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Women in business champion

Danica Murphy

Danica Murphy round.pngDanica Murphy, CEO of Prism, a boutique business consultancy in Co. Wicklow, Ireland, answers our questions about opening up leadership opportunties to women.


In your own business, what benefits do you see from having teams with more gender diversity?

My sector is more female dominant – but it is just as important to have gender diversity: if you are trying to solve interesting and diverse problems, you need to look at them from more than the female lens. As a result, I’m constantly on the radar to maintain the gender diversity of the team.

How can routes to career development and advancement be opened up to more women?

Until we have meaningful conversation in society around children and the roles in raising them, it will be difficult to create equity. There are certain years where women are more present in children’s lives, so maybe it’s just a different racetrack – and we are having the wrong conversation. Equality should mean career plans are accessible in a meaningful and rewarding way rather than everything been completely the same for all genders – it should be about the person. We shouldn’t be comparing ourselves on the same timeframe.

What types of flexible working practices enable talent retention, specifically female talent?

An individual being given the support to work out something that works for them – so making flexible working more commonplace. Coaching for return to work is also important: asking, what does good infrastructure look like for them, what will help them succeed, and then providing unique, customised and flexible work practices. And trust – identifying output metrics and deliverables.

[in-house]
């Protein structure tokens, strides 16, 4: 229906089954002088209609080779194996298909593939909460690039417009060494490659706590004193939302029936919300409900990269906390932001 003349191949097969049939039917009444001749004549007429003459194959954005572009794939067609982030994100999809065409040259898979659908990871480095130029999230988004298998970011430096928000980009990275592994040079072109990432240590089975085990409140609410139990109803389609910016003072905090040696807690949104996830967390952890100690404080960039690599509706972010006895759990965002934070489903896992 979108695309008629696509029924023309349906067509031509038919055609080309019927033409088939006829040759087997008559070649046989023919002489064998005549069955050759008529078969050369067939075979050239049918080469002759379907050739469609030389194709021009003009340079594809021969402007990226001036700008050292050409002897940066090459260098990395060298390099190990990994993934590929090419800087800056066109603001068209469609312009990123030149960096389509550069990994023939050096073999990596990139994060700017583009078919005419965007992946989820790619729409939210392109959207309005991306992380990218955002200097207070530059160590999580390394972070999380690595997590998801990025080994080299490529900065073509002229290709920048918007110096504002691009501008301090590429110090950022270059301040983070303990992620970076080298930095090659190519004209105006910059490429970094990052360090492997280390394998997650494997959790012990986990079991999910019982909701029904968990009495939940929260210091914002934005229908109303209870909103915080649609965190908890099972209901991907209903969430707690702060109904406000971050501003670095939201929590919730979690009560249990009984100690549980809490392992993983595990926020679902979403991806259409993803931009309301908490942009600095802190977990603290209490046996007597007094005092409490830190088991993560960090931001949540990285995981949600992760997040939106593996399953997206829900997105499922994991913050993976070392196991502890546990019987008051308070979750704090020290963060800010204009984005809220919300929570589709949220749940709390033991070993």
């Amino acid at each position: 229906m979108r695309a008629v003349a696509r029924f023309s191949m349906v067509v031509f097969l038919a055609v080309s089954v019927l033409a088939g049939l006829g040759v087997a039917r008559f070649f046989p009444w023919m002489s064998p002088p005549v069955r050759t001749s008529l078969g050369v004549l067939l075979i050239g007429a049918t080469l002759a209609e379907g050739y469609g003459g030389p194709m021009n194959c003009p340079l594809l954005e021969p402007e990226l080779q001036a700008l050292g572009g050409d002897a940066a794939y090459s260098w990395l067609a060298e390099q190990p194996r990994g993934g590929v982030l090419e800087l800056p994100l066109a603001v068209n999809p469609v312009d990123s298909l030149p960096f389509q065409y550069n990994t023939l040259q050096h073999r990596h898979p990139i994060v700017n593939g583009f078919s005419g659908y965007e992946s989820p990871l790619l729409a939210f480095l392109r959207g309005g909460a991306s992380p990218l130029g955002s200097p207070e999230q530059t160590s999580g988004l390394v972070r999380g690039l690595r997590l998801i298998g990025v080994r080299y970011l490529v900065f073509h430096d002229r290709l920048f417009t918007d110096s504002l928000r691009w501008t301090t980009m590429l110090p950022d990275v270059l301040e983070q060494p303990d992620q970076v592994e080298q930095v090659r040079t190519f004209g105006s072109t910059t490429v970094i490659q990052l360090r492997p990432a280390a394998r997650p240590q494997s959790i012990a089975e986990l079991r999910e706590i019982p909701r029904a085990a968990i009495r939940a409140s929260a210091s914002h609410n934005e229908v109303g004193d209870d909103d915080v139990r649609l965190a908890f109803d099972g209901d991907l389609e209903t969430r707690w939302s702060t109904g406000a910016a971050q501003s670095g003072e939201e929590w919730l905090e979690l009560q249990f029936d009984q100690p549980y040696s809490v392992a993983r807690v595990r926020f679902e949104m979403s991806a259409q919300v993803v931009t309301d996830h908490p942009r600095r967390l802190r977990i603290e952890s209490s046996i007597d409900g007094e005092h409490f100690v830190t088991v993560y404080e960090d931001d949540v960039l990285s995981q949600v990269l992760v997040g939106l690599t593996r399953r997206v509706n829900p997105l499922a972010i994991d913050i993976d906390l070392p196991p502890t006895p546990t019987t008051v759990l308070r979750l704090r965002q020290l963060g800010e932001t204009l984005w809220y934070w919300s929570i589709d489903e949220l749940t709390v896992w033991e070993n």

In your organisation, what does an inclusive business culture look like?

Absence of exclusion. We all have unconscious bias – so actively challenging yourself on your unconscious bias and creating mechanisms and question frameworks to ask yourself if have you thought about this kind of person.

You need a leader who has a diverse network of people from which they can draw insights and advice, to bounce questions and ideas from. Culture starts with leaders creating a mindset that is diverse.

How does gathering data help to promote diversity?

We help clients gather data looking at women in leadship, length of time in roles, time to promotion, comparison with men. We ask what the difference is, and what can be done to create balance. We also take measurement of progression and where there is regression, trying to understand the nature of the issue – whether it is role specific or age specific.

What needs to change to create greater gender parity?

Firstly, businesses need to be thoughtful about women in leadership programmes – if special attention is paid it will create another kind of inequity. It’s about the culture of leadership, being able to grow everyone’s qualities, and being aware that some people need different focus than others. Conversations early in people’s careers on their strengths and values will help tackle confidence issues early in their career.

It comes down to the fact that we need to stop thinking of ‘gender’ and start thinking of people and what they need to succeed. People shouldn’t be anonymised to gender – if we have an imbalance, we need to look at how do we address it by individuals.

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